We often think ONLY of a bottleneck as being a slowing down of a flow but pressure is a factor in flow so there can be a bottleneck but if there is more pressure there can be more flow even so much as to be somewhat explosive flow. Shake up a bottle of soda, pop off the cap, and watch it's massive flow shooting out the top of the bottleneck. Pour it normally and it's much different. There is a bottleneck in both situations to this exemplifies how the term bottleneck can be used to indicate various situations and manipulatively.

In transmission lines there is a maximum capacity. For example a line may have 2,000 MW capacity. If other lines drop out of service, there can be surge that overwhelms that line causing uncontrollable overloads. The line which is also connected (the grid) causing it to fail even though local power utilities are only putting out power that it can handle it's receiving too much load from somewhere else. Thus they typically will not allow generation in that line to be 1,400 MW for local transmission so there's always that buffer. Wind farms are so chaotic in their adding power to grid transmission lines that it poses significan challenges and real threats to grid energy delivery that simply were not there prior to all this renewable madness.

It's stated also,

"Power lines carry electricity over long distances, but the electrical energy gradually dissipates into the air in the form of heat. In addition, much as water flowing through a pipe gradually loses pressure, electricity gradually drops in voltage when it is transmitted over long distances. Voltage drops can be cured by devices called capacitors, but at a cost of more energy lost. The United States as a whole loses nearly 10 percent of all the power it generates to these technical limitations. So, although it is technically possible to generate National Council on Electricity Policy 36 Electricity Transmission power in the Dakotas with wind turbines to supply the large parts of the nation’s electrical needs, it is not practicable to deliver that power over such a long distance using the existing AC transmission system."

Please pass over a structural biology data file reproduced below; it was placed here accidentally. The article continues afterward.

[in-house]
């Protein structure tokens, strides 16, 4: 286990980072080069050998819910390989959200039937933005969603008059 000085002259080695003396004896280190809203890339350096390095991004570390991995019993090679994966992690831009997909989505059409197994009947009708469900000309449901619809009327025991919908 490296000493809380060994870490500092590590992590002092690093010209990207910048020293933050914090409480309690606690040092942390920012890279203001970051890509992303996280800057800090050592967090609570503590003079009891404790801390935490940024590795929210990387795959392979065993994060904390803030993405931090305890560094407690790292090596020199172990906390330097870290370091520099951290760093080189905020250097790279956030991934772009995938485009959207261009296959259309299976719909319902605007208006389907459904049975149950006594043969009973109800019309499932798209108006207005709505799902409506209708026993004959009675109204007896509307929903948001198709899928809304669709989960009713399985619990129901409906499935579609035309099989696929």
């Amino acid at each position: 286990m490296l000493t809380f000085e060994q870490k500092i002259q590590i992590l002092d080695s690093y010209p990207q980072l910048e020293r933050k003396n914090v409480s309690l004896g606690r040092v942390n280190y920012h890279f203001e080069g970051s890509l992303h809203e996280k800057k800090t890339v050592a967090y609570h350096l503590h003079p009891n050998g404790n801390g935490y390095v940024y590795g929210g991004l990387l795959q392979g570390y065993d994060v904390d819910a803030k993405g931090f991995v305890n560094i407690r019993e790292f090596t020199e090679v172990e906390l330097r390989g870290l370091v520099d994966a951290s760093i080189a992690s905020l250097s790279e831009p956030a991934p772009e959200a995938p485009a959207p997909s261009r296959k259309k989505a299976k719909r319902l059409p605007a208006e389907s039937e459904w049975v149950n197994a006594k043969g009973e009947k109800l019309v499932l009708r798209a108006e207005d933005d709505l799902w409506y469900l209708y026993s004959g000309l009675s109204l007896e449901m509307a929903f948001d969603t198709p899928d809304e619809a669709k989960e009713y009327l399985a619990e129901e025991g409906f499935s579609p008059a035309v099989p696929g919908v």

In other words the more electric lines we add the more we are causing climate change.

Back to the drawing board. If the sales pitchers throw you the ball that has a signature reading "DC" telling you that's the future, ask them about the massive costs of DC transformers. America does not use DC primarily because of these massive costs and costs are energy.

Regarding the Chevelon Butte wind project at Chevelon Canyon the wind is not even that great there, US Department of Energy rates it between marginal to fair, with higher levels at good, excellent, outstanding, and superb. Obviously not the best place for a wind farm. Report on wind from 2009 features this map and shows how these have been in the works for quite some time.

The Preacher Canyon transmission line at Chevelon Canyon is 345 MV.

Also of note is that Southern California Edison is a stakeholder in Arizona's energy development.

This was as of 2007. They still are a stake holder and much of the power generated at Chevelon Canyon Butte could be sold to them at a discount.


copyright 2020 Kenneth Wegorowski assistant to the assistant engineer of the universe